If you came across somebody gasping with thirst, you wouldn’t give him one of those prank drinking cups that would trickle water down his shirt.

By the same token, in drought-parched California, we can’t afford to have federal environmental bureaucrats drilling holes in our dams.

Yet that’s what they’ve been doing, figuratively, by imposing Endangered Species Act regulations that have sent vast quantities of water straight out to sea.

Over the past six years, the federal game plan for protecting smelt and salmon in the Sacramento-San Joaquin Delta has involved robbing our cities, towns, and farms of water.  Regulators have intentionally captured less water in Northern California dams, and they’ve powered down the pumps that transport water to the Central Valley and Los Angeles, Orange and San Diego Counties.

The effects were scorching even before the drought.  In the agricultural heartland of the San Joaquin Valley, hundreds of thousands of farm acres went unplanted, and thousands of jobs dried up.  In the cities of Southern California, water rates shot up 20 percent – a wallet-pinching “Delta smelt tax” on the middle class.

When drought set in, its impact was harsher because less water had been stored in reservoirs due to the species schemes.   In one wet season alone (the winter of 2012-2013) more than 700,000 acre-feet of water was sent to the ocean – an amount that could have supplied 1.4 million households for a year.

As the drought drags on, there’s an understandable urgency, at least in some quarters, about planning for the new dams we’ve been promised under Proposition 1, the water bond that voters approved last November.   In fact, ex-L.A. Mayor Antonio Villaraigosa probably spoke for many when he recently said the $7.5 billion bond is “not enough.”

“We’ve got to do more,”  he told the Water Education for Latino Leaders conference in Palm Springs.  “We need to think bigger.”

Hard to argue with that.  However, a truly “big-thinking” agenda should include a plank His Honor didn’t stress: Confronting the environmental bureaucracies that have been wasting our water on a grand scale.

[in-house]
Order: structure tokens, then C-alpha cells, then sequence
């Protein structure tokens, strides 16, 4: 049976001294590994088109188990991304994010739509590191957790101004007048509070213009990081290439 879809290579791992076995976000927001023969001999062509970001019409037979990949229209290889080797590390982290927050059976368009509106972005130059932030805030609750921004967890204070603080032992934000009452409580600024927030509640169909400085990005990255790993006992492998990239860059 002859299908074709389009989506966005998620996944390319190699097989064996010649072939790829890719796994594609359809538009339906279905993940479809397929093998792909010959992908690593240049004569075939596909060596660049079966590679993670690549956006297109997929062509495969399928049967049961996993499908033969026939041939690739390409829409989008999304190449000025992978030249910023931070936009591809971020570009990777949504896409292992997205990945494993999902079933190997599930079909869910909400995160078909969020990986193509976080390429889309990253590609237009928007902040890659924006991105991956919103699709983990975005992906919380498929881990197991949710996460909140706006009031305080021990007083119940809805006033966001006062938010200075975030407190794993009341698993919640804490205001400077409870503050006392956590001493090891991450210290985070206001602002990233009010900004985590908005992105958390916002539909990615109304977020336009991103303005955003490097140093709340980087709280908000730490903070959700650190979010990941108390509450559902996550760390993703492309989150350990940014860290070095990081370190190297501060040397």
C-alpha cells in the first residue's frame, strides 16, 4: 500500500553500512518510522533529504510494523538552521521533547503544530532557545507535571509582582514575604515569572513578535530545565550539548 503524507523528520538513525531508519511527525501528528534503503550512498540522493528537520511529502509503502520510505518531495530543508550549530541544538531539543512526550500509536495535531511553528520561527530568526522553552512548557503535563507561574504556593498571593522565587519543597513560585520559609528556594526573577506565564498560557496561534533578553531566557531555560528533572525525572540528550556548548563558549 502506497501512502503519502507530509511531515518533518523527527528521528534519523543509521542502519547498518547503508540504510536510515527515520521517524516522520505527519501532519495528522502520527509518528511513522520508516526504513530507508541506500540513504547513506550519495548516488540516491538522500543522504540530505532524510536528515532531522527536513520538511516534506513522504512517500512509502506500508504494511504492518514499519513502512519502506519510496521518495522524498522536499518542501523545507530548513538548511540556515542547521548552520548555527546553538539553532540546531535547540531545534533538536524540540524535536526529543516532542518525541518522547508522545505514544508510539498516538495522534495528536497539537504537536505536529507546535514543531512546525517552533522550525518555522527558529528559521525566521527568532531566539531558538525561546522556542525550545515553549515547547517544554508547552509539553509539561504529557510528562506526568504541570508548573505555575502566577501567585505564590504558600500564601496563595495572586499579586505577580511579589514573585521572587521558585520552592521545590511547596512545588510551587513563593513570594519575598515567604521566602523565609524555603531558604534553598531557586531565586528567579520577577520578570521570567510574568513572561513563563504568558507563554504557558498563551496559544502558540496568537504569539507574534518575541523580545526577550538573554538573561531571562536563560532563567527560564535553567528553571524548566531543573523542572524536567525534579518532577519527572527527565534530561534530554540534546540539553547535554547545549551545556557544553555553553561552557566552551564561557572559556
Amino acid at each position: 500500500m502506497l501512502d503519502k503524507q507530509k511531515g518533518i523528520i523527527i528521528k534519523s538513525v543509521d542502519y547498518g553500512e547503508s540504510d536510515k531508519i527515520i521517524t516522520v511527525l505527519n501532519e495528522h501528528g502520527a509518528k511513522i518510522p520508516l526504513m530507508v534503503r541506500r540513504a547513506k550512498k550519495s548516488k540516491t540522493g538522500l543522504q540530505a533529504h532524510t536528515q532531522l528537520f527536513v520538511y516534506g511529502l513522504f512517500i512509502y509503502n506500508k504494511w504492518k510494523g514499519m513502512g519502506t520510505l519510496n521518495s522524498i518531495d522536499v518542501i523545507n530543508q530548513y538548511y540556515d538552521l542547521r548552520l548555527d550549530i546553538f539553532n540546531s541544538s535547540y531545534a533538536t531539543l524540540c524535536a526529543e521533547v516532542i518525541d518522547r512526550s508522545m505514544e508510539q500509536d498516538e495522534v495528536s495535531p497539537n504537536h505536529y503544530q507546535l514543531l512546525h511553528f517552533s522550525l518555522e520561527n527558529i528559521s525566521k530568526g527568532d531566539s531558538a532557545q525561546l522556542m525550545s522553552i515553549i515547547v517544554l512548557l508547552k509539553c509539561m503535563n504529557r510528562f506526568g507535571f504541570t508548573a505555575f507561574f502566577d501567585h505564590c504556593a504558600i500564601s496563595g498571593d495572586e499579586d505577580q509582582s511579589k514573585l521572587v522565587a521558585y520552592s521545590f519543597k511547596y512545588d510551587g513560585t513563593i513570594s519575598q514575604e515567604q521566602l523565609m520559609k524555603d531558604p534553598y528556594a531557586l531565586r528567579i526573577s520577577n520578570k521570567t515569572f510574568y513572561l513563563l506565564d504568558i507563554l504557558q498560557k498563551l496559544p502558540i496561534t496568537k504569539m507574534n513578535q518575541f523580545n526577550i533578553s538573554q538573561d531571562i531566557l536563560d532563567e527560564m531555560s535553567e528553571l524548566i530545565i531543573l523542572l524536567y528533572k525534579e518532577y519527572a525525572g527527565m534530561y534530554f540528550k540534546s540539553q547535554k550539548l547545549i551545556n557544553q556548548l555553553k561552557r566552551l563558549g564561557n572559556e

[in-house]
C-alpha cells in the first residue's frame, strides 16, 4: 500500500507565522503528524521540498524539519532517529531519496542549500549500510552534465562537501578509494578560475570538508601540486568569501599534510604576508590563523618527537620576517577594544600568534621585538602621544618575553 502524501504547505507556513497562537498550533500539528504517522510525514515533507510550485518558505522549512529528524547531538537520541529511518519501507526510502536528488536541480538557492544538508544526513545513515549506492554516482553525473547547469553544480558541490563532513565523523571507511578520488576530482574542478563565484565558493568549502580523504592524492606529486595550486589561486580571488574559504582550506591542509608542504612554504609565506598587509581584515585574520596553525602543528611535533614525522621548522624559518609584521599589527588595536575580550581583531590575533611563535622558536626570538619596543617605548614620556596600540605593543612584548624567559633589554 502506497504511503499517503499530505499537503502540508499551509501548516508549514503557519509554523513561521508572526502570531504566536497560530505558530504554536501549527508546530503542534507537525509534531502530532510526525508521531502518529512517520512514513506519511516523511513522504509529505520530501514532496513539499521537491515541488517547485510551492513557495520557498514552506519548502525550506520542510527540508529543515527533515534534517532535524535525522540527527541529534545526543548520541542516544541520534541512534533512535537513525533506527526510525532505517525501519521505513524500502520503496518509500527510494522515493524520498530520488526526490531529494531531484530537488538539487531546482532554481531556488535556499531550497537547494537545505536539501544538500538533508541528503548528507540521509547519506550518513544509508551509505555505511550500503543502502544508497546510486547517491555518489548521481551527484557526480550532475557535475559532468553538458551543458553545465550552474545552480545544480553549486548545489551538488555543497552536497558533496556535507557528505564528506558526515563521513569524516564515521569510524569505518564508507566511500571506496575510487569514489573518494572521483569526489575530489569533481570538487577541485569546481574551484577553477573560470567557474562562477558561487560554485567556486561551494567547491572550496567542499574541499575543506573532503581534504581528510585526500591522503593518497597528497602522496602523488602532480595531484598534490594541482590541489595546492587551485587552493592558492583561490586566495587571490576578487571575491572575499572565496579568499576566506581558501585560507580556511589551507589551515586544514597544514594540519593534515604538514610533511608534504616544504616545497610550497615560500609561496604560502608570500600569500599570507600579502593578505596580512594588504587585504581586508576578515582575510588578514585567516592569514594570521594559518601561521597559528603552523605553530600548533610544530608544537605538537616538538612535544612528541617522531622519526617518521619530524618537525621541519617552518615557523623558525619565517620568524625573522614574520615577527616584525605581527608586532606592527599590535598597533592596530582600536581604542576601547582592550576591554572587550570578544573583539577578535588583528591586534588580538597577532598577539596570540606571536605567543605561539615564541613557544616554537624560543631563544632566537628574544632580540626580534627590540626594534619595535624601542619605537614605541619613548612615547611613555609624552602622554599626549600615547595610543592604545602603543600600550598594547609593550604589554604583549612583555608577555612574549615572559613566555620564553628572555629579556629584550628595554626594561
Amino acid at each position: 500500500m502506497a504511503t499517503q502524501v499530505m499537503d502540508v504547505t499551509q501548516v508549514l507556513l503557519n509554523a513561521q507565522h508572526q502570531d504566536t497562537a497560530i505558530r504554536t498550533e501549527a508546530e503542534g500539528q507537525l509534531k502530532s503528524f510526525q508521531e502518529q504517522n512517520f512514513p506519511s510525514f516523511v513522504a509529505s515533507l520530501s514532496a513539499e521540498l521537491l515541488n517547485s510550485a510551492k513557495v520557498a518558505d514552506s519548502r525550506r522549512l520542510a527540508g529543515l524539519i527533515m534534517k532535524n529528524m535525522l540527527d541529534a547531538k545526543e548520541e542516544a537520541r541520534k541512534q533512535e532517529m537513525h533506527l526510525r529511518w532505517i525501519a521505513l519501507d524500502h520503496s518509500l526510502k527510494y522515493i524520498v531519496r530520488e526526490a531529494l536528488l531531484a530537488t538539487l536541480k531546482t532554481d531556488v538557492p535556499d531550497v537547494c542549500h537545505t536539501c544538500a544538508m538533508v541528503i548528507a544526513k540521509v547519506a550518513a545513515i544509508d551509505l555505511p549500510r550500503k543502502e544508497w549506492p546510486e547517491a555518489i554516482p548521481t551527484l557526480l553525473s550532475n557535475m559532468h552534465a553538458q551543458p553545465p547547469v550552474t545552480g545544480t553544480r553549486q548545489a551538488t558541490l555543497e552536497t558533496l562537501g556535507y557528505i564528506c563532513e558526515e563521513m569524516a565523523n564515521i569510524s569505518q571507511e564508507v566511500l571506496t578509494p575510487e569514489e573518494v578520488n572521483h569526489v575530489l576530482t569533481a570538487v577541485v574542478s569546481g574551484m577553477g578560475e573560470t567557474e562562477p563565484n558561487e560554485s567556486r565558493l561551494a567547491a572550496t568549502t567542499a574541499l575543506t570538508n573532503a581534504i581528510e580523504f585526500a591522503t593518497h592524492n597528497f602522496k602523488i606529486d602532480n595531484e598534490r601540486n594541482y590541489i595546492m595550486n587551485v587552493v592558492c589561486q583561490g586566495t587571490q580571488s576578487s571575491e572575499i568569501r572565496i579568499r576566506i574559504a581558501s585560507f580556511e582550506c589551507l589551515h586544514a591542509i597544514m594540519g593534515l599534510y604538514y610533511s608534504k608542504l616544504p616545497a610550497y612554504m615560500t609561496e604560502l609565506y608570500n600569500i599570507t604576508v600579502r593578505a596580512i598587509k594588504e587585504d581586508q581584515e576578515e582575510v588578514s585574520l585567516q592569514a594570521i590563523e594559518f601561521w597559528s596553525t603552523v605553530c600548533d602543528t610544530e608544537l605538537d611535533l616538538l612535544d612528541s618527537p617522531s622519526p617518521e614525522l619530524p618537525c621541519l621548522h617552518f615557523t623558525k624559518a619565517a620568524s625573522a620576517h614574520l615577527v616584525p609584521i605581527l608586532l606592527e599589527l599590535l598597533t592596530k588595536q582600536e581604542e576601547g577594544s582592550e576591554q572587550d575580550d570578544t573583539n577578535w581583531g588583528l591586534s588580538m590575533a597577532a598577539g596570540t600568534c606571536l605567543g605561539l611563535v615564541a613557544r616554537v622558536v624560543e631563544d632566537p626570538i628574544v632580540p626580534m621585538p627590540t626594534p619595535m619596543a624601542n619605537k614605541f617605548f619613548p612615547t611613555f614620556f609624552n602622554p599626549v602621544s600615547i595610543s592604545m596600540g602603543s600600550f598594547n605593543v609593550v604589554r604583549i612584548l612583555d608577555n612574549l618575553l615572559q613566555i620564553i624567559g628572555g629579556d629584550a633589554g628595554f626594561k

The feds’ reverse rain dance

Barring a policy reversal by these federal officials, any new, “Prop. 1 dams” will operate under the same restrictions that hamper our water storage and delivery systems right now.

In other words, given the mandated underutilization of our current water infrastructure, we have to expect that future facilities will also be handicapped in serving the needs of this thirsty state.

How myopic and harmful are the U.S. Fish and Wildlife Service’s Delta species regs?   Former Federal Judge Oliver Wanger put it concisely in 2010, when he slammed the smelt rules as based on “sloppy science and unidirectional prescriptions that ignore California’s water needs.”

Even the Ninth Circuit branded the blueprint for smelt regulations as “chaotic,” with implications for “more than 20,000,000 … [water] consumers in central and Southern California.”

Don’t misunderstand: This isn’t a call to neglect the species on the ESA list.  Instead, the feds must stop neglecting the human species.  What we need is balance – a holistic approach to rulemaking that serves endangered animals and plants without disserving the welfare of human beings.

Any California politicians who fancy themselves leaders on water issues – from either party – should be insisting on this fundamental policy shift at the federal level.

They should also support the courtroom work by Pacific Legal Foundation, among others, to force this commonsense change on the feds if it isn’t adopted voluntarily.  Unfortunately, earlier this year the U.S. Supreme Court declined to hear two lawsuits over the Delta smelt water cutoffs.   But the legal fight for regulatory sanity continues; there will be more opportunities, through cases in California and elsewhere, to target the perverse rationales that ESA regulators have used to excuse their sloppiness, blunders, and ideological zealotry.

“Whatever the cost” is too high a price

Leading the list of wrongheaded legal precedents is 1978’s TVA v. Hill, in which the U.S. Supreme Court held that the ESA elevates species protection above all other interests and concerns, “whatever the cost.”

You read that right: “Whatever the cost.”  As in: Even if the price means denying the people of California an adequate water supply.

Former PLF Vice President Dave Stirling summed up TVA’s destructiveness in “Green Gone Wild,” his book on ESA overkill: “With the natural propensity of regulatory bureaucrats to find ways to expand their authority over time, [TVA v. Hill] … virtually assured that they would increasingly adopt a ‘command-and-control’ mindset … .”

The encouraging news is that TVA’s legal basis was always shaky, and it has been decisively undercut by later amendments to the ESA.  One of Pacific Legal Foundation’s prime goals is to see this anti-human ruling reversed.

Until then, California’s “big thinkers” on water shouldn’t stop with advocating for more infrastructure; they also need to agitate, loudly and persistently, against the federal “green” policies that help brown our state by draining the dams, canals and pipelines we already have.